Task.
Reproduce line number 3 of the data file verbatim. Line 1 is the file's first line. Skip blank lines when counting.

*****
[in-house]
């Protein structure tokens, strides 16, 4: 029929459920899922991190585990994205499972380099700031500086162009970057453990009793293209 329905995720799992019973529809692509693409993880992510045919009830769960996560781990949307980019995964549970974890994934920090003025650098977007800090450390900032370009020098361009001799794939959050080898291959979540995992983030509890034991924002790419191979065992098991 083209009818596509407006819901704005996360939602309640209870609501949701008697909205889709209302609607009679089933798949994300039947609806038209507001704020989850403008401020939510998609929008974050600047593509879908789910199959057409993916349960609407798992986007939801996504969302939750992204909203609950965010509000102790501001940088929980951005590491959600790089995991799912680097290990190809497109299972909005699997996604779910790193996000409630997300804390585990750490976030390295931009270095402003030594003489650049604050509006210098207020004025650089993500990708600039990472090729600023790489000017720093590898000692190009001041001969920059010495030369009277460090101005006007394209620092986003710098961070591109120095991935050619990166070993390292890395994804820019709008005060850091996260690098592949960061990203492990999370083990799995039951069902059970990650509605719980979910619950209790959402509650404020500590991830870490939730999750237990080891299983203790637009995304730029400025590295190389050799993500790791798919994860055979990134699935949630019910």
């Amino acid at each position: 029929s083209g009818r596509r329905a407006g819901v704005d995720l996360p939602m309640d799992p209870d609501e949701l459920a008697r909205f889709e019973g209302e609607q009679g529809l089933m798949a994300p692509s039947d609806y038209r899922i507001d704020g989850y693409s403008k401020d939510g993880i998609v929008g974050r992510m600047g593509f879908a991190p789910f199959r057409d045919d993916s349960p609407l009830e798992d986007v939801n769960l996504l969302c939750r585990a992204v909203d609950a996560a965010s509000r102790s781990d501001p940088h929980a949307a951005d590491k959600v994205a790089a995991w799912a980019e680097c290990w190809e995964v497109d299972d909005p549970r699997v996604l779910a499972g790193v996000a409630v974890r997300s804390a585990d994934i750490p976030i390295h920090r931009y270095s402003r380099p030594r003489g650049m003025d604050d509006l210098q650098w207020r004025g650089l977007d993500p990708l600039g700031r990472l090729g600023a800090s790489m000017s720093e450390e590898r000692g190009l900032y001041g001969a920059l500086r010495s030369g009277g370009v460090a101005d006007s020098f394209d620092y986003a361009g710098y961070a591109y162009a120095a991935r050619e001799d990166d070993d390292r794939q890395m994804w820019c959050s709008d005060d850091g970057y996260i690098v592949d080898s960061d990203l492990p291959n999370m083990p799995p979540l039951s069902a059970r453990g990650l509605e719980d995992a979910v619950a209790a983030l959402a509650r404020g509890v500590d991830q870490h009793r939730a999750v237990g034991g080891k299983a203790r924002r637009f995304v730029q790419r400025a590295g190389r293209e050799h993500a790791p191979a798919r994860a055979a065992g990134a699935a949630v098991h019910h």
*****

């Amino acid at each position: 029929s083209g009818r596509r329905a407006g819901v704005d995720l996360p939602m309640d799992p209870d609501e949701l459920a008697r909205f889709e019973g209302e609607q009679g529809l089933m798949a994300p692509s039947d609806y038209r899922i507001d704020g989850y693409s403008k401020d939510g993880i998609v929008g974050r992510m600047g593509f879908a991190p789910f199959r057409d045919d993916s349960p609407l009830e798992d986007v939801n769960l996504l969302c939750r585990a992204v909203d609950a996560a965010s509000r102790s781990d501001p940088h929980a949307a951005d590491k959600v994205a790089a995991w799912a980019e680097c290990w190809e995964v497109d299972d909005p549970r699997v996604l779910a499972g790193v996000a409630v974890r997300s804390a585990d994934i750490p976030i390295h920090r931009y270095s402003r380099p030594r003489g650049m003025d604050d509006l210098q650098w207020r004025g650089l977007d993500p990708l600039g700031r990472l090729g600023a800090s790489m000017s720093e450390e590898r000692g190009l900032y001041g001969a920059l500086r010495s030369g009277g370009v460090a101005d006007s020098f394209d620092y986003a361009g710098y961070a591109y162009a120095a991935r050619e001799d990166d070993d390292r794939q890395m994804w820019c959050s709008d005060d850091g970057y996260i690098v592949d080898s960061d990203l492990p291959n999370m083990p799995p979540l039951s069902a059970r453990g990650l509605e719980d995992a979910v619950a209790a983030l959402a509650r404020g509890v500590d991830q870490h009793r939730a999750v237990g034991g080891k299983a203790r924002r637009f995304v730029q790419r400025a590295g190389r293209e050799h993500a790791p191979a798919r994860a055979a065992g990134a699935a949630v098991h019910h």